Feminae: Medieval Women and Gender Index


  • Record Number: 8591
  • Author(s)/Creator(s): Sturges , Robert S.
  • Contributor(s):
  • Title: Sodomy and Sense: Bodily (In)Visibility in the Gast of Gy
  • Source: Seeing Gender: Perspectives on Medieval Gender and Sexuality. Gender and Medieval Studies Conference, King's College, London, January 4-6, 2002.. 2002.
  • Description:
  • Article Type: Conference Paper Abstract
  • Subject (See Also): Gast of Gy, Middle English Poem Ghosts Literature- Verse Miracles Sexuality in Literature Sodomy in Literature
  • Geographic Area: British Isles
  • Century: 14
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  • Abstract: The Gast of Gy is a rarely studied Middle English text (based on a Latin source) composed in the fourteenth century. It recounts a miracle supposed to have taken place in France in 1323, in which a dead man’s soul, temporarily released from Purgatory, returns to haunt his wife. The ghost engages in a lengthy dialogue with a local Dominican prior, and makes various theological points concerning the afterlife. Neither of the text’s two editors addresses the issues of vision and knowledge, especially of gender and sexuality, that lie at its heart. Much is made throughout of what the miracle reveals of God’s will, both to the bodily senses and to the mind, and indeed the parallel visibilities and invisibilities, corporealities and incorporealities, of the ghost and the Host (which lies concealed from view beneath the prior’s robes) are a recurring motif. These parallels are fascinating in themselves, but they also serve the strategic function of obscuring – almost, but not quite, completely – the miracle’s underlying motive: Gy is being allowed to haunt his wife because of an unatoned, unnamable, and unknowable sin the they committed together during his lifetime. Given this discourse of unspeakability, one might speculate that heterosexual sodomy underwrites the miracle itself: at the center of the miracle and the text, both of which are intended as revelatory visions, lies instead a refusal or concealment (physical and intellectual) of knowledge. The miracle exists, in fact, to conceal sodomy, and all the text’s other revelations point to his central absence. Sodomy’s unknowability thus becomes, in this text, the precondition for religious visions. [Reproduced by permission of the Gender and Medieval Studies Conference Organizers].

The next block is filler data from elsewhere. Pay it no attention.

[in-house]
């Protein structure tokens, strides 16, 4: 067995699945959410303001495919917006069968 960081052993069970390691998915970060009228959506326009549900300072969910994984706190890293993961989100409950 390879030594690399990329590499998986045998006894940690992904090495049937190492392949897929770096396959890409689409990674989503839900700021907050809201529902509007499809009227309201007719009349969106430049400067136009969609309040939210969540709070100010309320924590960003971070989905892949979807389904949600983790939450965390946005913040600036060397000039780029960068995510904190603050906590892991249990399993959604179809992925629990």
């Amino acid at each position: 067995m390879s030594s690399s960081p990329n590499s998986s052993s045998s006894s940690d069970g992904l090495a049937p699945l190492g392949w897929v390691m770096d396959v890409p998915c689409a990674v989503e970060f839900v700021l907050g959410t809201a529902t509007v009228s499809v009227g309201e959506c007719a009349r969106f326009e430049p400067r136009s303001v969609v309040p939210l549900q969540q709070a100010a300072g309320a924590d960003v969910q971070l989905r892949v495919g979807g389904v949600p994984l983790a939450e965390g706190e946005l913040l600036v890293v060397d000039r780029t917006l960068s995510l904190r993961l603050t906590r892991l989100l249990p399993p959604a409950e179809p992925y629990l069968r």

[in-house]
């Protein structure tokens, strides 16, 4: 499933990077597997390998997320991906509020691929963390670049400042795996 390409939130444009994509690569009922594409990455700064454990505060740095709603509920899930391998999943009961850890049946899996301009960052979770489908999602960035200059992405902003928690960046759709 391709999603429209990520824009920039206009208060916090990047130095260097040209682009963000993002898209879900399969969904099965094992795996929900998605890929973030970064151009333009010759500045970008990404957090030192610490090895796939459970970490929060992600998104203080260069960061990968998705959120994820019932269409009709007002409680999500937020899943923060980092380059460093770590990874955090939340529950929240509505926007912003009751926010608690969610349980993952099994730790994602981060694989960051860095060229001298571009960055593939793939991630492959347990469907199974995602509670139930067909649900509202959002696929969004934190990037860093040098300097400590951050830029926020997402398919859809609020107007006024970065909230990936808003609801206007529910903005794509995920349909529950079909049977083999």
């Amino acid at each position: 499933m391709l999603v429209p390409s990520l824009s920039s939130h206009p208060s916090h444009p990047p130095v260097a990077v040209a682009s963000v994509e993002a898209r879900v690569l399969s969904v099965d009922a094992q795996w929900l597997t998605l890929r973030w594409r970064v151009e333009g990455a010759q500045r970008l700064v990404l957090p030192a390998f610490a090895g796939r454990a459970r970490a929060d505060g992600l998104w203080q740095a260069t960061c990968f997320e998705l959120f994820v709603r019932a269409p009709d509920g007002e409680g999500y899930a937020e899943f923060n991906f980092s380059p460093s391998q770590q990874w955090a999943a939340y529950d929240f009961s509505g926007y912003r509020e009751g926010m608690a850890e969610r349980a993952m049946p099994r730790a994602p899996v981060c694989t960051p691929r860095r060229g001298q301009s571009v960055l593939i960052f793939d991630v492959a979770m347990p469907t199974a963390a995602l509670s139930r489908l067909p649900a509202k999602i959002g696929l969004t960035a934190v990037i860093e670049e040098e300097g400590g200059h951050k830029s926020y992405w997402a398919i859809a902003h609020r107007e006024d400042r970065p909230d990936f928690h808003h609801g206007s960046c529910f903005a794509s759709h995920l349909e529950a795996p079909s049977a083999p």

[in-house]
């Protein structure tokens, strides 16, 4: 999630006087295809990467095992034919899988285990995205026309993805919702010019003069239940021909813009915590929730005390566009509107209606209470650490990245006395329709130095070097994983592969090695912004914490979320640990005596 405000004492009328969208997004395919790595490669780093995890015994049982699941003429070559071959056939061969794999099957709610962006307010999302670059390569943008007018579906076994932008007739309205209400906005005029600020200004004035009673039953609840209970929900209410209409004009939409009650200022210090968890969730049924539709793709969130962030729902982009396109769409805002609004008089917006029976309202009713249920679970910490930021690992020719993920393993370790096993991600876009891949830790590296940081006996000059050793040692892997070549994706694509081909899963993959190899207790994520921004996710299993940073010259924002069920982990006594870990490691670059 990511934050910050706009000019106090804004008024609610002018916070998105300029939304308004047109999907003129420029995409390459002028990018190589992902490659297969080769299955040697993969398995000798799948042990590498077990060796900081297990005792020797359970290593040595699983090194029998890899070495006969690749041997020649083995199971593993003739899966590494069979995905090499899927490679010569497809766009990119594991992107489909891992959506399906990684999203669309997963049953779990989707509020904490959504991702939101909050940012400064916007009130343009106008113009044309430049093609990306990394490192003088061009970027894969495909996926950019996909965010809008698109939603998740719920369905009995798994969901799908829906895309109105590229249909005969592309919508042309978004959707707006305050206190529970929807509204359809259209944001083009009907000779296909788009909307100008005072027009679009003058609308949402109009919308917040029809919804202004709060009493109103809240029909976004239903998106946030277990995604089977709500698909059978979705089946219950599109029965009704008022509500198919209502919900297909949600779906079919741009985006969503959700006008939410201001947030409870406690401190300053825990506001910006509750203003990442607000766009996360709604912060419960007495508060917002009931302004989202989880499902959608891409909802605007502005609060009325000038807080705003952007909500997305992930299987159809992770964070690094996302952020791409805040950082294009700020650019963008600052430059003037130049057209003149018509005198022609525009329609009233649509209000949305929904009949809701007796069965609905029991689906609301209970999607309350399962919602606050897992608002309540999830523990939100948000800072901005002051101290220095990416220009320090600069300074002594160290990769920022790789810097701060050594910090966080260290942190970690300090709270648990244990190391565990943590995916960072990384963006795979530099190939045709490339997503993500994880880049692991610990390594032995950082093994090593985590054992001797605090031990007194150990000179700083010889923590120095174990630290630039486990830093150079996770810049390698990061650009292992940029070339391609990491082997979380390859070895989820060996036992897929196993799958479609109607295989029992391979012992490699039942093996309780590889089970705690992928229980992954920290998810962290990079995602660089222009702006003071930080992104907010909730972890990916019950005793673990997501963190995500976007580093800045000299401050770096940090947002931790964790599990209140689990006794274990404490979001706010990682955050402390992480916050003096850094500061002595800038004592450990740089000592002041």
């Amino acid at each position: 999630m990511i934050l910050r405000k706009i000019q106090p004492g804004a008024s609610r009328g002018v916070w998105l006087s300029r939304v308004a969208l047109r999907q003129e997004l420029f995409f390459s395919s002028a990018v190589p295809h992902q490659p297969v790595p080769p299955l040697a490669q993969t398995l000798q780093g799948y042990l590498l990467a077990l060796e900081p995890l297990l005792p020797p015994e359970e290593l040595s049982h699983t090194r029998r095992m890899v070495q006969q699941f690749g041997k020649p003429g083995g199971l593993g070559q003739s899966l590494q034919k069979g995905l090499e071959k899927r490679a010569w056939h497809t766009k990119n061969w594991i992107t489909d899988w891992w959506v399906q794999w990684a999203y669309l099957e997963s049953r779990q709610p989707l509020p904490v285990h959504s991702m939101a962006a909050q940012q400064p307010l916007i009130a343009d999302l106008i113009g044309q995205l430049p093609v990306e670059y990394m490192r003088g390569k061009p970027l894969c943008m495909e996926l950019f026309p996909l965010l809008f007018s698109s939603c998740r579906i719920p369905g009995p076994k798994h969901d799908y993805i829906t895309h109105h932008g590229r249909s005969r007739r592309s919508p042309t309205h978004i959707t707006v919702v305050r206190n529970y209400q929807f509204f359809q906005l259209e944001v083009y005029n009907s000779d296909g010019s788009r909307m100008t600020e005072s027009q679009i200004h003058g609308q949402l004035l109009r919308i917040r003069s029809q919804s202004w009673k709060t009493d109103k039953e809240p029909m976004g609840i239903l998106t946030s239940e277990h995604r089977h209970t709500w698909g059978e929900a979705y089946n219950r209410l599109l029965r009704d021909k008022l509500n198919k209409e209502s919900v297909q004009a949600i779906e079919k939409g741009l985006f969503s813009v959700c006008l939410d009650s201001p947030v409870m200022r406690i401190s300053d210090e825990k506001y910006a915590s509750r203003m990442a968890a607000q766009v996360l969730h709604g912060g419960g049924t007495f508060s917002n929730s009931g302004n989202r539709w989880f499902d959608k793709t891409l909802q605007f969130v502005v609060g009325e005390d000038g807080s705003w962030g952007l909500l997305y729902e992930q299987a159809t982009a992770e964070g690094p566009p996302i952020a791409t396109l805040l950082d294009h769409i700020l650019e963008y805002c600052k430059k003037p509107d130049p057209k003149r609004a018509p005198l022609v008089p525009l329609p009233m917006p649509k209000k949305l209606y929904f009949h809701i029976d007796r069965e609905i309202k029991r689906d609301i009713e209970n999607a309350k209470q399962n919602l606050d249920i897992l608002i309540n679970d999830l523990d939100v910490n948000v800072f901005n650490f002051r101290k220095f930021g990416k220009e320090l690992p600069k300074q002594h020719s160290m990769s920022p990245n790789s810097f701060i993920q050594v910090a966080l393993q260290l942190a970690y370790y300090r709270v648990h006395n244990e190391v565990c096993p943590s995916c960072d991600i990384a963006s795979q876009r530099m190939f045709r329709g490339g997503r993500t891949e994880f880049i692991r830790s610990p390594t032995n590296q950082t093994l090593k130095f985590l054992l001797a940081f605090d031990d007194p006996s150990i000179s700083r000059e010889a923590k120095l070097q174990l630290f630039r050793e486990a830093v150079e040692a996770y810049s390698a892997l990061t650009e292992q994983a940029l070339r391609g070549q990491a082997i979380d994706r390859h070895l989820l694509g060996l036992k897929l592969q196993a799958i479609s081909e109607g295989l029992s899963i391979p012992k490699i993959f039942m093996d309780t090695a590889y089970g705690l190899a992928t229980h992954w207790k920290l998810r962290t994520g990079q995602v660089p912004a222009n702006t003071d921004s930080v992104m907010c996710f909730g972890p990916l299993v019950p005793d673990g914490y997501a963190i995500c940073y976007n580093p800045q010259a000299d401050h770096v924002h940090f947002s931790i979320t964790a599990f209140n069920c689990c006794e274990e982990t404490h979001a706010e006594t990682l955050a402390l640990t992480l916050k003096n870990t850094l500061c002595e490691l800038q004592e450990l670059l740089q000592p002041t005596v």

• Author's Affiliation: University of New Orleans
  • Conference Info: - , -
  • Year of Publication: 2002.
  • Language: English
  • ISSN/ISBN: Not Available
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